Dead Presidents

Historical facts, thoughts, ramblings and collections on the Presidency and about the Presidents of the United States.

By Anthony Bergen
E-Mail: bergen.anthony@gmail.com
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There have been more Vice Presidents of the United States than Presidents in American history.  Joe Biden is the 47th Vice President of the United States while Barack Obama is President number 44.  The Vice Presidency has also been occupied longer than the Presidency.  The first Vice President, John Adams, was inaugurated on April 21, 1789, nine days before George Washington took the oath as the first President in the nation’s capital, New York City.

While four Presidents have been assassinated (Abraham Lincoln, James Garfield, William McKinley, and John F. Kennedy) and four others have died in office of natural causes (William Henry Harrison, Zachary Taylor, Warren G. Harding, and Franklin D. Roosevelt), no Vice President has been assassinated and no assassination attempt has ever been made against a Vice President. 

However, seven Vice President have died in office, including both of James Madison’s Vice Presidents — George Clinton (died in 1812) and Elbridge Gerry (died in 1814).  Franklin Pierce’s Vice President, William Rufus DeVane King, was so ill with tuberculosis that he was inaugurated while recovering in Cuba in 1853 and died 45 days later.  Henry Wilson was Ulysses S. Grant’s second Vice President and died in 1875 while working in his office in the U.S. Capitol building. Grover Cleveland’s first Vice President was Thomas A. Hendricks, but Hendricks was in poor health and died less than a year after taking office in 1885.  Vice President Garret Hobart was just 55 years old when he died in November 1899, but played an active role in William McKinley’s administration, was one of the most powerful Vice Presidents in American history and was frequently referred to as the “assistant President” due to his influence.  Had he survived, Hobart likely would have succeeded McKinley when the President was assassinated less than two years later.  Instead, Hobart’s death cleared the path for Theodore Roosevelt’s rise to power.  

The last Vice President to die in office was James Schoolcraft Sherman who died in 1912 while serving as William Howard Taft’s VP, just days before the 1912 Presidential election.  He was replaced on the ticket by Nicholas Butler, but Taft was defeated by Woodrow Wilson, so Sherman would have been out of a job a few months later anyway.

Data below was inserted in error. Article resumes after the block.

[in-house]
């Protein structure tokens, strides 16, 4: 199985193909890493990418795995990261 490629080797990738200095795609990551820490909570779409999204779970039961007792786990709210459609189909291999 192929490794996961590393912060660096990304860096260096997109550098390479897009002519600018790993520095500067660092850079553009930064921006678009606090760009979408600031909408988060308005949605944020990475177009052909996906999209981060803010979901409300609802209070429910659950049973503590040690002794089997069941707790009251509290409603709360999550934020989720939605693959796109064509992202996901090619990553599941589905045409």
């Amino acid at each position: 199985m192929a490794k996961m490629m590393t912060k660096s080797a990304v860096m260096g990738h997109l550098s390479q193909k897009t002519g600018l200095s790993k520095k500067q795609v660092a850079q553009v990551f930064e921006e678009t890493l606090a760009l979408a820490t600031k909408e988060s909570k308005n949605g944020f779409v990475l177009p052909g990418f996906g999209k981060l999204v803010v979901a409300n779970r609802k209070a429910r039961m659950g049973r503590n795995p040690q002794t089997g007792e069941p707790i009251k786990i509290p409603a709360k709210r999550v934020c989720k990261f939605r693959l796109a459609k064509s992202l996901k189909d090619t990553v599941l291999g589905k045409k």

It was not until 1967 that provisions were made by the Constitution’s Twenty-Fifth Amendment for filling vacancies in the Vice Presidency in the case of death, resignation, incapacitation, or removal from office.  Up to that point, a Vice Presidential vacancy remained vacant until the next Presidential election and inauguration.  This led to sixteen Vice Presidential vacancies — eight of which were a  of Vice Presidential succession to the Presidency, seven due to death in office, and one resulting from John C. Calhoun’s 1832 resignation in favor of a Senate seat. 

With the passage of the Twenty-Fifth Amendment, if a vacancy occurs in the Vice Presidency, the President may appoint a new Vice President who must be confirmed by a majority vote of both houses of Congress.  This has happened twice in American history — in 1973 when Richard Nixon appointed Gerald Ford to replace Vice President Spiro Agnew who had resigned in disgrace following a bribery scandal, and in 1974 when Ford (who had assumed the Presidency upon Nixon’s resignation) appointed Nelson Rockefeller as his Vice President.  Ford and Rockefeller are the only occupants of a national office (President or Vice President) who were never elected to their positions.

The role of the Vice President has changed dramatically in the past few decades as the position has evolved from a powerless figurehead in legislative branch limbo who sometimes breaks tie votes in the Senate and accidentally becomes President because of tragedy into that of an active administrator deeply involved with policy and political issues in the executive branch.  Prior to Walter Mondale in the late-1970s, Vice Presidents didn’t even have offices in the White House and a Vice Presidential vacancy could last almost the full four years of a President’s term without any notice.  Today, the Vice President of the United States is undeniably one of the most powerful people in the world and a Vice Presidential pick can make or break a Presidential election campaign.

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